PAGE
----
Tropical Storm EthanEdit

Tropical storm (GCMC)
Ethan2014.png Ethantrack2014.PNG
Duration August 1 – August 2
Intensity 40 mph (65 km/h) (1-min),  1007 mbar (hPa)
On July 29, a complex low pressure area formed to the east of the Jared Isles. Over the next couple of days, the weather system showed signs of organization and it was declared as Tropical Storm Ethan on August 1. However, heavy wind shear kept Ethan from strengthening and it eventually weakened into a convectionless vortex on August 2 due to very stable air in vicinity of the system. 

Hurricane FredaEdit

Category 4 hurricane (GCMC)
Freda2014.png Fredatrack2014.PNG
Duration August 8 – August 21
Intensity 155 mph (250 km/h) (1-min),  920 mbar (hPa)
On August 7, a tropical wave emerged off of the Jamalian Coast. Due to interaction with what was the precursor of Gary, wind shear kept the system disorganized. However, the system rapidly organized during the course of August 8 and was then classified as Tropical Storm Freda. Throughout the next couple of days, Freda struggled due to heavy wind shear. This later caused Freda to weaken into a tropical depression on August 10. On August 12, Freda moved into better conditions and restrengthened back into a tropical storm. Freda then began to rapidly organize and then exposively intensified into a Category 2 hurricane on August 14. The next day, Hurricane Hunters investigated Freda and found winds of around 115 mph therefore Freda was classified as a Category 3 hurricane. However, shortly thereafter Freda began rapidly weakening again because the hurricane moved into an area of cooler water north of the Jared Isles. By August 18, Freda reached a pool of above-average SST's which helped benefit her strengthening back into a major hurricane. The next day, Freda rapidly intensified and reached its peak intensity of 155 mph, just below Category 5 status. Shortly after, Freda moved into cooler waters again which helped induce an extratropical transition to take place which was completed by August 21.

Hurricane GaryEdit

Category 5 hurricane (GCMC)
Gary2014.png Garytrack2014.PNG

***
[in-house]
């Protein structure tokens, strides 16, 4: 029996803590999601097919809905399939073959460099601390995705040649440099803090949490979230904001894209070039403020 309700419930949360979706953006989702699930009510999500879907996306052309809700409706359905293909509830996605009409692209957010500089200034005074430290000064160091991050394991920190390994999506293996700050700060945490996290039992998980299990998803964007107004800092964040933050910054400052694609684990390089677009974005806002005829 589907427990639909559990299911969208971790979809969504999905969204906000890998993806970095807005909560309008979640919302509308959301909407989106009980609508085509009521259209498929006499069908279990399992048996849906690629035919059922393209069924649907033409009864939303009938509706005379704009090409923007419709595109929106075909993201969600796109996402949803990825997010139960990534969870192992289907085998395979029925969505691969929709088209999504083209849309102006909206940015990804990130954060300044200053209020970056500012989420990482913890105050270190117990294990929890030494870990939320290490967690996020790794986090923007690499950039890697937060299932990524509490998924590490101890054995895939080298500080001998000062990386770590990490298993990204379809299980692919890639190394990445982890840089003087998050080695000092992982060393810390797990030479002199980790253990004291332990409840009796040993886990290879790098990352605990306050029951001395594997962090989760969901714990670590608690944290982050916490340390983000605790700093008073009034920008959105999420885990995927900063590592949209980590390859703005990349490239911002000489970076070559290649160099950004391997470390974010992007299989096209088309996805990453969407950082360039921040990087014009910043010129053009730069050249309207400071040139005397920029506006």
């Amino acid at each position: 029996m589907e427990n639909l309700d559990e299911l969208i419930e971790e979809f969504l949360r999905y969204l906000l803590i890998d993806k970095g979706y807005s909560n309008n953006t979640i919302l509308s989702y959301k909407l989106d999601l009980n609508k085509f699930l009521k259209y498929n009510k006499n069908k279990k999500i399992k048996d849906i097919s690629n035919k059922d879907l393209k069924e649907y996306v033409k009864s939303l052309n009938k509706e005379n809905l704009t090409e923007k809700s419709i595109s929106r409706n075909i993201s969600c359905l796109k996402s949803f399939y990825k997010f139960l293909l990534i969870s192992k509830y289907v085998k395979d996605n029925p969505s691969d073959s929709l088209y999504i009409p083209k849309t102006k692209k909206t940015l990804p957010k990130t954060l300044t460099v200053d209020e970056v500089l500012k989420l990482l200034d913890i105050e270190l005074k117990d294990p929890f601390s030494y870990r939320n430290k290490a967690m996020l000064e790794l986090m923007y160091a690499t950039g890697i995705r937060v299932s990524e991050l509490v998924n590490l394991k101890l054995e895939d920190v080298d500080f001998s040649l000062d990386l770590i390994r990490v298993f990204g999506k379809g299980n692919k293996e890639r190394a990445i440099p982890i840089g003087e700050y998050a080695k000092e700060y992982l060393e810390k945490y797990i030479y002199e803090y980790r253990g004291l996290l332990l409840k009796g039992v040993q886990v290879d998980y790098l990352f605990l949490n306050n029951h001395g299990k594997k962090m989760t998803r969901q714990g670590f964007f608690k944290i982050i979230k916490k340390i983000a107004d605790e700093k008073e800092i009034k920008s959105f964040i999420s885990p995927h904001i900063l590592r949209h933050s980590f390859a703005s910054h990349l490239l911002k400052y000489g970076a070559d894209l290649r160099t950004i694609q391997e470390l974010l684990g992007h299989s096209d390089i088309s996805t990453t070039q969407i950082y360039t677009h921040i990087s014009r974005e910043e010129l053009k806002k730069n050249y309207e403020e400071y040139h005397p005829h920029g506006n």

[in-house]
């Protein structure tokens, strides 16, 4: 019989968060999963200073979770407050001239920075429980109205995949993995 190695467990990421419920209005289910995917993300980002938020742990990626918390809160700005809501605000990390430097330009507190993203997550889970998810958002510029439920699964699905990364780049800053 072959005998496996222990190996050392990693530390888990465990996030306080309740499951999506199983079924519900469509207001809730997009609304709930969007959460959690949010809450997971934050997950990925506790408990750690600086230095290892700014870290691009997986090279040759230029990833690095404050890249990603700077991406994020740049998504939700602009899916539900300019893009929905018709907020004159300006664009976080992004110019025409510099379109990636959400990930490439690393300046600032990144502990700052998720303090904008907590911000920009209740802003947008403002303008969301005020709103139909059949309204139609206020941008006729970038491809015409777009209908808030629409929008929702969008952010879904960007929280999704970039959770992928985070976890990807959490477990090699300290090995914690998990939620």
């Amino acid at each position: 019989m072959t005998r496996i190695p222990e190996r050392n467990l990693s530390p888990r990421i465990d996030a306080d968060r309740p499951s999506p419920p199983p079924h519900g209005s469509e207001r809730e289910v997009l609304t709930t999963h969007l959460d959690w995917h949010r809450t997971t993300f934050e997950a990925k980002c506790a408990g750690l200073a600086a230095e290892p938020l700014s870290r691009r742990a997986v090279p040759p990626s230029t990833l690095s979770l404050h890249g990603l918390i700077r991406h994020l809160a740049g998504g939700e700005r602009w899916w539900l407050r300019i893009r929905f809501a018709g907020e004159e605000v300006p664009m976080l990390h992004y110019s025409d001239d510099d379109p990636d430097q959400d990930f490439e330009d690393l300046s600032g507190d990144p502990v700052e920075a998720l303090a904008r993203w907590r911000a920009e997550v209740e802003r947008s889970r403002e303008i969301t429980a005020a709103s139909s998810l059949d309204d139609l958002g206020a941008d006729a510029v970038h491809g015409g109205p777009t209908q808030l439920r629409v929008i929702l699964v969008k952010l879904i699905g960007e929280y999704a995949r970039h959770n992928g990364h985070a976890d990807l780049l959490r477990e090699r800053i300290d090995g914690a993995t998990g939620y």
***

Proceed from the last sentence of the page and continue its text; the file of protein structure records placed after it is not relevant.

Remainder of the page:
Duration August 9 – August 18
Intensity 160 mph (260 km/h) (1-min),  914 mbar (hPa)
On August 7, a tropical wave off of the Jamalian Coast began to show signs of organization. Because of very light wind shear and very warm SST's, the wave acquired a closed circulation and was classified as Tropical Depression Eight on August 9. The next day, it became the seventh tropical storm of the season and was named Gary. Gary continued to intensify and reached hurricane status on August 11. Gary began to develop an eyewall and became annular in nature. On August 13, Gary peaked out as a low-end Category 5 hurricane. Shortly thereafter, Gary began weakening due to a mixture of below average SST's and a Fujiwhara interaction with Hurricane Freda. On August 16, Gary made landfall near Fredricksville in the Jared Isles as a Category 2 hurricane. Due to mountainous terrain, Gary rapidly weakened and became a tropical storm the next day. Even though Gary moved into a more conducive environment, Gary rapidly weakened and was later absorbed into Hurricane Freda on August 18. 

Hurricane HenaEdit

Category 1 hurricane (GCMC)
Hena2014.png Henatrack2014.PNG
Duration August 16 – August 18
Intensity 75 mph (120 km/h) (1-min),  976 mbar (hPa)
On August 13, a subtropical low formed into the far north-central Red Ocean. The low gradually gained organization and it transitioned into Tropical Storm Hena on August 16. Despite cold water anomalies, Hena became a hurricane on August 17. However, this intensification was very brief as the next day Hena transitioned into a powerful extratropical cyclone which later went on to impact the Wagner Coast. Damage was estimated at around 1 million from Freda and no casualities were reported.

Tropical Depression TenEdit

Tropical depression (GCMC)
Ten2014.png Tentrack2014.PNG
Duration August 31 – September 1
Intensity 35 mph (55 km/h) (1-min),  1009 mbar (hPa)